All The Important Shit I Should Have Learned In School, But Didn’t
November 18, 2010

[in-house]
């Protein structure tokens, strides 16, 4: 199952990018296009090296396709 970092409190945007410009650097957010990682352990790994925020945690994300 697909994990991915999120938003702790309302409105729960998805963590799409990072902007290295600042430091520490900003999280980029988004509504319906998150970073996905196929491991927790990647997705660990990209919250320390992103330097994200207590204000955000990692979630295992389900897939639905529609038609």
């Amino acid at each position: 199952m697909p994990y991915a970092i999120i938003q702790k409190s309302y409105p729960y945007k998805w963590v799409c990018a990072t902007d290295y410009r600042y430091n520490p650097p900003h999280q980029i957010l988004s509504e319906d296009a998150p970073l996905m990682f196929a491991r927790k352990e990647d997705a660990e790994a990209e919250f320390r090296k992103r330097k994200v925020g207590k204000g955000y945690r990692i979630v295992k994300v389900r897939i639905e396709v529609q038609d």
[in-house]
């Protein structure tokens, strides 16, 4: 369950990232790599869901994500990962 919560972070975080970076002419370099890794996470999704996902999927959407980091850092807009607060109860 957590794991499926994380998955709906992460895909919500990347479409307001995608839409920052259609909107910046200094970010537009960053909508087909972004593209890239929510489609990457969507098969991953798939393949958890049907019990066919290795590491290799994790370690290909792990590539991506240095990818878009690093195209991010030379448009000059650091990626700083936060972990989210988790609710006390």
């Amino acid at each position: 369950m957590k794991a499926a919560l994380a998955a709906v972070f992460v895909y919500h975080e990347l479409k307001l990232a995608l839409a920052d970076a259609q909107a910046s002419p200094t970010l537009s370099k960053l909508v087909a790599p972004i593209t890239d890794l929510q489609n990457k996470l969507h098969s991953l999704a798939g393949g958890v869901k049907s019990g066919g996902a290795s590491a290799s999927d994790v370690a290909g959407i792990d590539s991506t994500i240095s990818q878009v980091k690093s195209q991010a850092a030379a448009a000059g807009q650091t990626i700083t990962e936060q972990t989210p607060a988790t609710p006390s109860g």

[caption id="attachment_5098" align="aligncenter" width="400" caption="Yet another mystery I will never attain knowledge of."][/caption] 4. Cursive Handwriting: Okay, sure, Mrs. Bradley provided instruction in cursive handwriting, but she eventually asked me to print my assignments in exchange for a C- in cursive writing. I was in third grade. I took the deal. 3. Some Sense of World and US Geography: Again, there was a test on the states and their capitols, but it was on the last day of school. I'm not saying I would have fared well had I been held accountable for the knowledge, and maybe would have had to repeat fifth grade, but still. I was twenty-five before I could find Egypt or Turkey on a world map. 2. The Multiplication Tables: I'm not really sure how I managed to slip through on this one. Social promotion, maybe? I will say that not having a firm grasp on multiplication did me no good when I took algebra. Or the second time I took algebra. Or when I took that "math for liberal arts majors" class at community college. Or... 1. How To Keep From Raising My Hand In English Class, Thereby Subjecting Myself To The Continued Jeers Of My Classmates, Many Of Whom Had A Hard Time With Words Containing More Than Three Syllables, Which, Unluckily For Me, Bookworm And Homo Do Not, And Although Mr. Dictionary Certainly Does, They Still Managed In That Case, Thereby Providing The Exception That Proves The Rule*: Who wants to read this next section? Could we maybe get someone who hasn't read three times already? And who can tell me what the author might be trying to say here? Yes, you in the front of the class, dislocating his shoulder in his attempt to get called on, since although you answered the last two questions (correctly, to your credit), the rest of the class is either sniffing Wite-Out or unconscious. *Inasmuch as the above-referenced argument is maybe based on formal logic, I might be completely wrong, inasmuch as formal logic is--as I understand it--mathematical in nature.